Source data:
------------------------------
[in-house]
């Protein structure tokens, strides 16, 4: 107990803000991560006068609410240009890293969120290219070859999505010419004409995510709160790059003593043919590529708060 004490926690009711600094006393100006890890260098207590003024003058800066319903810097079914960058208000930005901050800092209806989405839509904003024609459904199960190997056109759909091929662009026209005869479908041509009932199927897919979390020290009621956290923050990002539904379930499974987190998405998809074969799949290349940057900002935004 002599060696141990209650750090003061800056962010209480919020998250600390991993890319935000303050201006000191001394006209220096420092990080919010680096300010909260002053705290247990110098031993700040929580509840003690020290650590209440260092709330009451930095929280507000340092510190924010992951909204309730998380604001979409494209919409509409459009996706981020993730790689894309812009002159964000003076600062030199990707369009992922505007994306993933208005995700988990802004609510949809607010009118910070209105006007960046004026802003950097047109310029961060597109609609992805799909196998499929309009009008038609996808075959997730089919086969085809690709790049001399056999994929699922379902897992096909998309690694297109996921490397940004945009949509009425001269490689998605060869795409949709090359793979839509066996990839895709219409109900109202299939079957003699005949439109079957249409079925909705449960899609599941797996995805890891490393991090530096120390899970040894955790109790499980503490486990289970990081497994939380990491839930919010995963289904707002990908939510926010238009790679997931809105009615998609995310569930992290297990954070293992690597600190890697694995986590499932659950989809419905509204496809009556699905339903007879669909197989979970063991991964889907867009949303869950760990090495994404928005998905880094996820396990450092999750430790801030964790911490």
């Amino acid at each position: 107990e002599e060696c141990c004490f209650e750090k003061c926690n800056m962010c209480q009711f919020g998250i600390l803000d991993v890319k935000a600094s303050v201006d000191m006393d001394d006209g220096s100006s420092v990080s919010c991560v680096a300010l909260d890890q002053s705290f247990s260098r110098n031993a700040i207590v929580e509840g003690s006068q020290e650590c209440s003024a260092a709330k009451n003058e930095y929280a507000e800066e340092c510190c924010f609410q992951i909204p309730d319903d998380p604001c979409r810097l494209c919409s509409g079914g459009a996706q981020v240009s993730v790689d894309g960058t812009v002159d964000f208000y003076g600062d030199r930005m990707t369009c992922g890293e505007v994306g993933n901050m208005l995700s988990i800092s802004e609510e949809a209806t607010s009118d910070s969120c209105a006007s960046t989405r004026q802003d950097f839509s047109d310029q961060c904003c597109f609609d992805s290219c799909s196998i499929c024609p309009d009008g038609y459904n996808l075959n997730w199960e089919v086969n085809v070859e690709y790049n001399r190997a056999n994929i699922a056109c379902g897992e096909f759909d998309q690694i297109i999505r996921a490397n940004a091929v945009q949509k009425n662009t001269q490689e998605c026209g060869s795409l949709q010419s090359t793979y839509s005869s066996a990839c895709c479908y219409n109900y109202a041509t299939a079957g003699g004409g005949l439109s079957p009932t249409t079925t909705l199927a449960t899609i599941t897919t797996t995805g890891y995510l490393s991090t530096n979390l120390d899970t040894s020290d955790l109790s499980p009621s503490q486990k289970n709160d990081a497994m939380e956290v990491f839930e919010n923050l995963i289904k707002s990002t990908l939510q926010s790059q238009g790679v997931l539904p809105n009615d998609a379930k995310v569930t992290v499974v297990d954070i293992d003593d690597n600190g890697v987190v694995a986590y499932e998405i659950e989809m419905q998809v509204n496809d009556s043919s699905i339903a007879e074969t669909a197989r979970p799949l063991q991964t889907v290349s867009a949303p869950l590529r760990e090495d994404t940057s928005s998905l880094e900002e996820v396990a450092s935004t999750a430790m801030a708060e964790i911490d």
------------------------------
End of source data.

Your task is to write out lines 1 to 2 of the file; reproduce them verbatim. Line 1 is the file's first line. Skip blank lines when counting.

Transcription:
[in-house]
């Protein structure tokens, strides 16, 4: 107990803000991560006068609410240009890293969120290219070859999505010419004409995510709160790059003593043919590529708060 004490926690009711600094006393100006890890260098207590003024003058800066319903810097079914960058208000930005901050800092209806989405839509904003024609459904199960190997056109759909091929662009026209005869479908041509009932199927897919979390020290009621956290923050990002539904379930499974987190998405998809074969799949290349940057900002935004 002599060696141990209650750090003061800056962010209480919020998250600390991993890319935000303050201006000191001394006209220096420092990080919010680096300010909260002053705290247990110098031993700040929580509840003690020290650590209440260092709330009451930095929280507000340092510190924010992951909204309730998380604001979409494209919409509409459009996706981020993730790689894309812009002159964000003076600062030199990707369009992922505007994306993933208005995700988990802004609510949809607010009118910070209105006007960046004026802003950097047109310029961060597109609609992805799909196998499929309009009008038609996808075959997730089919086969085809690709790049001399056999994929699922379902897992096909998309690694297109996921490397940004945009949509009425001269490689998605060869795409949709090359793979839509066996990839895709219409109900109202299939079957003699005949439109079957249409079925909705449960899609599941797996995805890891490393991090530096120390899970040894955790109790499980503490486990289970990081497994939380990491839930919010995963289904707002990908939510926010238009790679997931809105009615998609995310569930992290297990954070293992690597600190890697694995986590499932659950989809419905509204496809009556699905339903007879669909197989979970063991991964889907867009949303869950760990090495994404928005998905880094996820396990450092999750430790801030964790911490």